In short, crude oil is a soup composed of thousands of hydrocarbons, that is, chemicals or compounds composed of hydrogen and carbon atoms. Of those, only 24 have been sufficiently studied and characterized for their toxicity. And among the 24, two clusters of similarly acting hydrocarbons—called BTEX (benzene, toluene, ethlybenzene, and xylene) and PAH (polycyclic aromatic hydrocarbons)—are known to cause cancer or neurotoxicity, or to impair cellular development.
Both the plaintiffs’ and defendant’s experts found that BTEX and PAH were only minimally present at most of the sites sampled, an unsurprising result given that these compounds are volatile and dissipate quickly into the environment. Yet their absence is, perhaps, what emboldens Chevron’s counsel, Reis-Vega, to state outright that the plaintiffs’ allegations of contamination are “false and wrong.” Were it not for the fact that, as Crude notes, the Ecuadoran government indicted Reis-Vega (and seven former government officials) for fraud, one might take his statement at face value.
One thing is clear with respect to the science: All the technical reports submitted to the Ecuadoran Superior Court indicate that in the vast majority of the soil and water samples analyzed during the judicial inspections, the levels of hydrocarbons far exceed—in some cases by more than 250 times—the levels permissible under Ecuadoran law. For the plaintiffs and their lawyers, this alone proves their case; Texaco contaminated the area of its operations, and Chevron needs to clean it up.
Much is at stake in this legal battle, not the least being a potential liability slightly more than Chevron’s $24 billion net profits in 2008. Which makes it all the more surprising that a corporation of such economic power would be so flat-footed time and again—from the evidence that led to Reis-Vega’s indictment in August 2008 to the dubious videos Chevron placed on its webpage in September purportedly documenting corruption within the Ecuadoran judiciary. But then, when have we ever had reason to doubt the integrity of corporate America?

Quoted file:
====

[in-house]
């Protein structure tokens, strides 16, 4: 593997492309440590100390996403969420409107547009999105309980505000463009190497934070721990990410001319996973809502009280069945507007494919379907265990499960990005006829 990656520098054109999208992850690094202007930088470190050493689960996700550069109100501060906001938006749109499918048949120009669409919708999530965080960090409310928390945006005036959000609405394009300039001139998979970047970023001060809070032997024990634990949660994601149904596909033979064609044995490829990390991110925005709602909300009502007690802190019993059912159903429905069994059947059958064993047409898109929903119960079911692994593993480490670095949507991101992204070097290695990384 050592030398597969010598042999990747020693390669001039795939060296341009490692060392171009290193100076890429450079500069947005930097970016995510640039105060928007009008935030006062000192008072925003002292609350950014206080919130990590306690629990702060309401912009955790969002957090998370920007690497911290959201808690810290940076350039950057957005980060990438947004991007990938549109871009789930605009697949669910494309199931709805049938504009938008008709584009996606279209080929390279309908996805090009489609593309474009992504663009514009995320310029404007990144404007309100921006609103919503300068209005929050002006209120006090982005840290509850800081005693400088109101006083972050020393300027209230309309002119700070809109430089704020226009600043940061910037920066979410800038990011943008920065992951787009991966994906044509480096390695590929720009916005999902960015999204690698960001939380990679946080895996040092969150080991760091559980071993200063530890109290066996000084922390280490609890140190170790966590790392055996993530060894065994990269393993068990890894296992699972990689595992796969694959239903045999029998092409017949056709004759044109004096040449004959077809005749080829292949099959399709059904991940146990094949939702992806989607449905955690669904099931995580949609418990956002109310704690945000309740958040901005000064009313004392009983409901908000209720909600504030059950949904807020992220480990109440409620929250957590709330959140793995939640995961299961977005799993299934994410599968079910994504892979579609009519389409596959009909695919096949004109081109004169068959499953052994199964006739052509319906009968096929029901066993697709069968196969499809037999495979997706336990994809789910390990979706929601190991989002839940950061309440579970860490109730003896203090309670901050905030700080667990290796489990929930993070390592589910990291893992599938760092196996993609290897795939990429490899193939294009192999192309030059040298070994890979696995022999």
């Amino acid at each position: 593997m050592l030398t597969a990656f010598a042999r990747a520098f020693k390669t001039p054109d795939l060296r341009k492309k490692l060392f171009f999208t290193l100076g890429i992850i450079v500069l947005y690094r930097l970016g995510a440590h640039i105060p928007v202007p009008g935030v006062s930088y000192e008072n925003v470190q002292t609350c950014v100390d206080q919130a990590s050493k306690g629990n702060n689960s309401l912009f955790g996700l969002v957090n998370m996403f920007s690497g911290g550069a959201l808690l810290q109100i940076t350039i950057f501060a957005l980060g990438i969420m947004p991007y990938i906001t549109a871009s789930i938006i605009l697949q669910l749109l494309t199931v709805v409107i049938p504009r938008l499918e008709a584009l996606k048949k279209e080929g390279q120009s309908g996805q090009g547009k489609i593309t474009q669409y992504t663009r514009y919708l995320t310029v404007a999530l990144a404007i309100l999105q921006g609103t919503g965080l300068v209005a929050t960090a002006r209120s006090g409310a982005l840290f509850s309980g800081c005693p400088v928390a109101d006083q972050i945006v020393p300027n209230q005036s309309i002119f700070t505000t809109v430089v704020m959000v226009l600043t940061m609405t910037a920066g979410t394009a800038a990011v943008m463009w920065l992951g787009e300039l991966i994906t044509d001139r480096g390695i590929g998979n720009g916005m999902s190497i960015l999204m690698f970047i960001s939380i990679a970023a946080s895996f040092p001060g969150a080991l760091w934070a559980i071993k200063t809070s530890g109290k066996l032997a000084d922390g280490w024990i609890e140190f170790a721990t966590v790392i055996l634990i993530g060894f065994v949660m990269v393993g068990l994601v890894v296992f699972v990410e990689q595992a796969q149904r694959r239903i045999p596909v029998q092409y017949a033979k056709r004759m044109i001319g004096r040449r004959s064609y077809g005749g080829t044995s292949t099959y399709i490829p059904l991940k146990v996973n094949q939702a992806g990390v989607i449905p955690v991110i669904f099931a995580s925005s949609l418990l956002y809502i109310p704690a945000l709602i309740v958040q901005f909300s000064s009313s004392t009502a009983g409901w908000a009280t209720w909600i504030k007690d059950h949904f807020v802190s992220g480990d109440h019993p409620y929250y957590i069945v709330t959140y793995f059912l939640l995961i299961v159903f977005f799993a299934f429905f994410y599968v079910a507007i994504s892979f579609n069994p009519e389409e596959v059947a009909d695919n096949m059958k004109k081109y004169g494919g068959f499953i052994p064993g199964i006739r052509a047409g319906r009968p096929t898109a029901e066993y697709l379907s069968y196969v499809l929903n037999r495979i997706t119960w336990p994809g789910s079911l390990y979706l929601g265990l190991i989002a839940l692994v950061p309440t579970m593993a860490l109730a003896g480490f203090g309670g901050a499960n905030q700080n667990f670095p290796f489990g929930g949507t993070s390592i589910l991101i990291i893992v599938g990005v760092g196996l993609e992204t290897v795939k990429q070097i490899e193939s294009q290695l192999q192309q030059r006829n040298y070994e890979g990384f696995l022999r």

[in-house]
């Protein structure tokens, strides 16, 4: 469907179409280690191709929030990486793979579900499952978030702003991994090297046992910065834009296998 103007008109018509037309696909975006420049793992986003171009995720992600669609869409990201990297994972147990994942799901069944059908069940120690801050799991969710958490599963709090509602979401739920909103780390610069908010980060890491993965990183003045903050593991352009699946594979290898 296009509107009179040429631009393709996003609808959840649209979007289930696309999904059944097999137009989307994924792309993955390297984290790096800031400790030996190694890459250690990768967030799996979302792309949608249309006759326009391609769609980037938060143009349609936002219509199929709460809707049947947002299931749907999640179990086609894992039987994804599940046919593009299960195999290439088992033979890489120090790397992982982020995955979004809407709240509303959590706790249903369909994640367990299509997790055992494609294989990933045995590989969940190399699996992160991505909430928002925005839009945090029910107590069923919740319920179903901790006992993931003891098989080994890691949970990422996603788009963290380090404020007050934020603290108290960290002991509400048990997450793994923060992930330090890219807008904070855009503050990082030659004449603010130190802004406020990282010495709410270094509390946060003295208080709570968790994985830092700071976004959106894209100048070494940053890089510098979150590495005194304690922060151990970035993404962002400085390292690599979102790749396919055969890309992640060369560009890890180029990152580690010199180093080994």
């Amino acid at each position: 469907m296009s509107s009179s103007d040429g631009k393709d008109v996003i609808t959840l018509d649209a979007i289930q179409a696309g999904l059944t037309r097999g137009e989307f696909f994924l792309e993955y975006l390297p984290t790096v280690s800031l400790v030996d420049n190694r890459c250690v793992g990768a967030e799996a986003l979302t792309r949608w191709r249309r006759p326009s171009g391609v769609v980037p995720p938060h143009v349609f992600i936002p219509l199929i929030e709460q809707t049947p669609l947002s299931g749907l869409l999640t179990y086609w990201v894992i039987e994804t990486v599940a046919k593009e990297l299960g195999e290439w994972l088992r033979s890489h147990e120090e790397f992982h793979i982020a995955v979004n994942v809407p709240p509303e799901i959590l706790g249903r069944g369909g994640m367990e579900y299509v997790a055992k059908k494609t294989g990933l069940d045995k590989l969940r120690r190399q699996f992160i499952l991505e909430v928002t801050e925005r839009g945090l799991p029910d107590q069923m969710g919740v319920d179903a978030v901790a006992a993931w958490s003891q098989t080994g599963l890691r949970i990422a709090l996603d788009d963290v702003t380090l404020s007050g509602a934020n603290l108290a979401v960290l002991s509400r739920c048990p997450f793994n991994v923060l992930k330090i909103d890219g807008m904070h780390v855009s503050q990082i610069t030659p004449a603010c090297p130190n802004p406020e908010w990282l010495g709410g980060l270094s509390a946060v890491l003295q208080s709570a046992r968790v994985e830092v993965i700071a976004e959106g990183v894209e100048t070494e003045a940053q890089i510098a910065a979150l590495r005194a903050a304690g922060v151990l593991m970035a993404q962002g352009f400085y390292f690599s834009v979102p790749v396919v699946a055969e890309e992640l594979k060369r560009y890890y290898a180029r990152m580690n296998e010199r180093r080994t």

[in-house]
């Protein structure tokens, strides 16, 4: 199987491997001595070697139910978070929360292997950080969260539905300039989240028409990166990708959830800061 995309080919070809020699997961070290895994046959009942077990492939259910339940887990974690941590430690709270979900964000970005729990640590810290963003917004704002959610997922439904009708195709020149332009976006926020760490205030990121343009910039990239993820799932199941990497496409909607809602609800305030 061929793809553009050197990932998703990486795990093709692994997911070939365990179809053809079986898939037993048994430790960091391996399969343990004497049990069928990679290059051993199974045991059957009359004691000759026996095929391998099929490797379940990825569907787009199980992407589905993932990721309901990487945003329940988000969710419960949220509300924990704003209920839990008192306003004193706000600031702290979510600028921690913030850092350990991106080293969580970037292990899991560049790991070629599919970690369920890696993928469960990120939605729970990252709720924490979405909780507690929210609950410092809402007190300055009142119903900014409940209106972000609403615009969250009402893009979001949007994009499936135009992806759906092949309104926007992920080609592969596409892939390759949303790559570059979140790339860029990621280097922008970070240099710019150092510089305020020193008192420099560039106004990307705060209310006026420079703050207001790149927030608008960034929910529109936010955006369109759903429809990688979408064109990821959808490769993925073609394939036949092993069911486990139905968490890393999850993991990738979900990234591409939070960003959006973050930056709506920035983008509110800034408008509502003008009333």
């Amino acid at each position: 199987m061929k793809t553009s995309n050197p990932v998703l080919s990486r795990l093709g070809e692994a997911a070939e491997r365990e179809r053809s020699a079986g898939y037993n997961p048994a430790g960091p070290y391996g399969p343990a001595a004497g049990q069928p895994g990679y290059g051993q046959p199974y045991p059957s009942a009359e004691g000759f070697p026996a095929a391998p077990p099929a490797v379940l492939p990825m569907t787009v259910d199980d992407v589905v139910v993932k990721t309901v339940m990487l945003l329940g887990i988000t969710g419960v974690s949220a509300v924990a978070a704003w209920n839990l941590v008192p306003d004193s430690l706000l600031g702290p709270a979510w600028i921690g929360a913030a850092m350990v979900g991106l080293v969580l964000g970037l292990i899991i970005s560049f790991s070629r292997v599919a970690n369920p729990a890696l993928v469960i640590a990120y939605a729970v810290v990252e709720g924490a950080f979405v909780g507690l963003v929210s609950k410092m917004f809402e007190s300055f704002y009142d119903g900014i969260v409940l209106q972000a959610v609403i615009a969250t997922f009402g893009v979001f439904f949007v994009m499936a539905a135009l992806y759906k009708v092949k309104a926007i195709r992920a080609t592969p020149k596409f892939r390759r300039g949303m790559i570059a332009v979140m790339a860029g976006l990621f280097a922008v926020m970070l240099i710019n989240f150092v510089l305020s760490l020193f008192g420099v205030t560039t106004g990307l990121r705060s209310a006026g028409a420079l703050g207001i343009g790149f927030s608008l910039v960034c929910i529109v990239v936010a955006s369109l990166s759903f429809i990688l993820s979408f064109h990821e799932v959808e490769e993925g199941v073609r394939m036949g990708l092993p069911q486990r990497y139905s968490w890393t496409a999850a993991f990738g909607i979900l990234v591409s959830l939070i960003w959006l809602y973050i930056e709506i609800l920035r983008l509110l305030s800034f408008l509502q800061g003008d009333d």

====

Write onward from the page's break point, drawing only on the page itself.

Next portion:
Crude closes with McMillen’s reassuring words: “As a scientist, if I knew that people were being exposed to anything that would affect their health or there was any evidence of increased cancer, I would raise the red flag. . . . I have on other occasions said, we have a problem here and we need to fix it. I wouldn’t work for Chevron if I couldn’t pick up the phone and do that.”
I’m waiting for her to make that call.
Suzana Sawyer teaches anthropology at the University of California, Davis. She is the author of Crude Chronicles: Indigenous Politics, Multinational Oil, and Neoliberalism in Ecuador (Duke University Press, 2004).